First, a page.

Use this calculator to estimate your self-employment taxes. Normally these taxes are withheld by your employer. However, if you are self-employed, operate a farm or are a church employee you may owe self-employment taxes. Please note that the self-employment tax is 12.4% for the Federal Insurance Contributions Act (FICA) portion and 2.9% for Medicare. The FICA portion funds Social Security, which provides benefits for retirees, the disabled, and children of deceased workers.
This calculator covers the 2018 tax year, where payments are due in April of 2019. We also offer a self employment tax calculator covering the current tax year along with one covering 2019 self-employment taxes due in July 15, 2020.
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If you are self-employed, meaning you work for yourself as a "freelancer" or "business owner", you may have a million questions during tax season. As a self-employed individual your take-home pay will be, in most cases, significantly higher than if you were working for someone else. This also means you don't have deductible benefits, such as healthcare, 401k, or other financial costs, and taxes are not taken from your take home pay. Having extra money in your pocket is just a temptation to spend it all, and when tax time is approaching, many self-employed individuals are wondering where they will get the money in order to pay their taxes for the previous year. As a self-employed individual or business owner you should never be fooled into thinking that all of the money you bring home belongs to you. Taxes are a requirement, as long as you have yearly net income over $400.00. Financial literacy is a critically needed skill, and that knowledge includes learning and understanding the rules of taxation. In this article you will learn how to estimate your self-employment taxes, but first you must understand a few things about self-employment as it relates to taxation.
There are many benefits to being self-employed or a business owner. If you are self-employed you can claim tax relief on charitable donations and pension contributions, which can be deducted from annual profits.
Some General rules to filing any category of taxes:
As a self-employed individual you may have to file estimated taxes on a quarterly basis.
If self-employed individuals do not pay enough tax throughout the year they may be subject to the underpayment penalty even if they are due a refund. The only way to avoid this penalty is if you owe less than $1,000.00.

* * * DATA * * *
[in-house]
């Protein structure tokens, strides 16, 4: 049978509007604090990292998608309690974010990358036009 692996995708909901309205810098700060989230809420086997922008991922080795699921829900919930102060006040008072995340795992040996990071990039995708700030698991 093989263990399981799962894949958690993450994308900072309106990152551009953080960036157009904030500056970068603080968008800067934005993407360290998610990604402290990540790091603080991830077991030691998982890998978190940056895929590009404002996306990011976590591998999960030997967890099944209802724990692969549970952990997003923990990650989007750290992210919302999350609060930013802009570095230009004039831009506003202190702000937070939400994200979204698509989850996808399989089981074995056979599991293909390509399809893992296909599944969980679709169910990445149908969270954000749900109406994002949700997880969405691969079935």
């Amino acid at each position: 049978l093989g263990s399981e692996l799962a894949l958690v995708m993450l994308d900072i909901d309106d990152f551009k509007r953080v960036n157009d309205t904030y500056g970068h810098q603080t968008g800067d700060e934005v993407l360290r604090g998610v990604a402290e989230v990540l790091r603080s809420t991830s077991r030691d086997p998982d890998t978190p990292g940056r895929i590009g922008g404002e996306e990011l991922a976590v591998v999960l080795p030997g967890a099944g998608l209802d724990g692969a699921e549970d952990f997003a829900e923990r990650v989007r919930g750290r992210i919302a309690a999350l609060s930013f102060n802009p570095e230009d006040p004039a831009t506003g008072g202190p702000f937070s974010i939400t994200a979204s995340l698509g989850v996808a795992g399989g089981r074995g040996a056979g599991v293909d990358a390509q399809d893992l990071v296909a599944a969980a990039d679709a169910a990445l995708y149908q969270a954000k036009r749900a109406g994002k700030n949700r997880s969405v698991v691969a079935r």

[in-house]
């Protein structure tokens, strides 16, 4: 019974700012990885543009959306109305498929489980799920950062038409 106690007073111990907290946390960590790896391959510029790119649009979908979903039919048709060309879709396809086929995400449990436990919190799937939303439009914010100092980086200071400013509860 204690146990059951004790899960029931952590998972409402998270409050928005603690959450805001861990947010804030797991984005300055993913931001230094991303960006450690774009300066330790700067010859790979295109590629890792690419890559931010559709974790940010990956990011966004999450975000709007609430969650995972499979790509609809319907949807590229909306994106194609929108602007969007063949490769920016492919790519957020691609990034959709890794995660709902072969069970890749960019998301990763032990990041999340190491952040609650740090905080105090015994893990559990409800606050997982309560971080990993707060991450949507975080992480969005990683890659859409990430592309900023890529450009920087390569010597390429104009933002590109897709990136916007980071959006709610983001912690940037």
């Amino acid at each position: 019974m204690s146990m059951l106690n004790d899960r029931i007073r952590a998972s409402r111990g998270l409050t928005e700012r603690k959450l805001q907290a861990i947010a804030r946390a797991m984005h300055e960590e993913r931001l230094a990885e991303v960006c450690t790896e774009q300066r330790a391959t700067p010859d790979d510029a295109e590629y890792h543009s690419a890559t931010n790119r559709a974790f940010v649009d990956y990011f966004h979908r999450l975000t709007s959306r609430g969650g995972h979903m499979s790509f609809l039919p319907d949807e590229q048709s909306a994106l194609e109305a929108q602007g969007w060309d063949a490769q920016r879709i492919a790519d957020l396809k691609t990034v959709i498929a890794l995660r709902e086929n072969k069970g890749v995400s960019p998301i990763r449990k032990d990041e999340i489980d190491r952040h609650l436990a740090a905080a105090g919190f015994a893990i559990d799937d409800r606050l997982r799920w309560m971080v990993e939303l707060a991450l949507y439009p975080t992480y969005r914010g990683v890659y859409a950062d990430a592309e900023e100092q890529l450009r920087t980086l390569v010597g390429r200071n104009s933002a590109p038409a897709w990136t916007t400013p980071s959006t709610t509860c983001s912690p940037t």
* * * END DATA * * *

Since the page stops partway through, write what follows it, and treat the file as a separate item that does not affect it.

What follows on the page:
Self-employment tax is money paid to the federal government to fund Social Security and Medicare. Each self-employed individual must pay this tax once they have a net income of $400.00 or more in any given tax year. Every business and employee are required to pay this tax. However, when an individual is self-employed, he or she is both the business and the employee, therefore having to pay both shares of this tax.
Self employment tax is paid in addition to regular income tax. As stated above, self-employment tax substitutes Medicare and Social Security taxes. Self-employment taxes are usually the largest federal tax liability for larger business owners with many employees.
The self-employment tax rate is currently, approximately 15.3%. This rate consists of the two parts mentioned above. Medicare taxes are (2.9%) of earned income and Social Security taxes are (12.4%) of earned income.
There is currently no maximum limit for the Medicare portion, which totals (2.9%). The IRS self-employment limits for the Social Security portion for 2016 is $118,500, which is subject to (12.4%) of the self-employment tax. High income individuals may be assessed an additional Medicare tax equal to 0.9% of any income above the threashold amount.
|Filing Status||Threshold Amount|
|Married filing jointly||$250,000|
|Married filing separately||$125,000|
|Head of household||$200,000|
|Qualifying widow(er) with dependent child||$200,000|
Usually the filing of self-employment estimated taxes are due by the 15th of April, June, September, and January. The only exception is when the 15th falls on the weekend or holiday.
The first thing you should know is that no matter if you are able to pay your taxes you should always, still file on time. Anytime you are unable to pay your taxes or even unable to pay in full, The Internal Revenue Service (IRS) does have several avenues which are helpful to the taxpayer. You can do a few things:
Now, for those of you who just wanted to know how to calculate your estimated self-employment tax, you can certainly do so by following the guidelines and instructions on the Long Schedule SE form or you can follow the steps below:
To summarize in short:
Remember that the rules of self-employment tax can be involved and sometimes difficult to understand. Do not let the fear of owing or paying taxes yearly or quarterly scare you away from working for yourself. If you are newly self-employed and you are not sure, be sure to keep detailed records and please consult with a CPA for advice. If you plan properly and have financial discipline, paying taxes should be easy and less painful for you.
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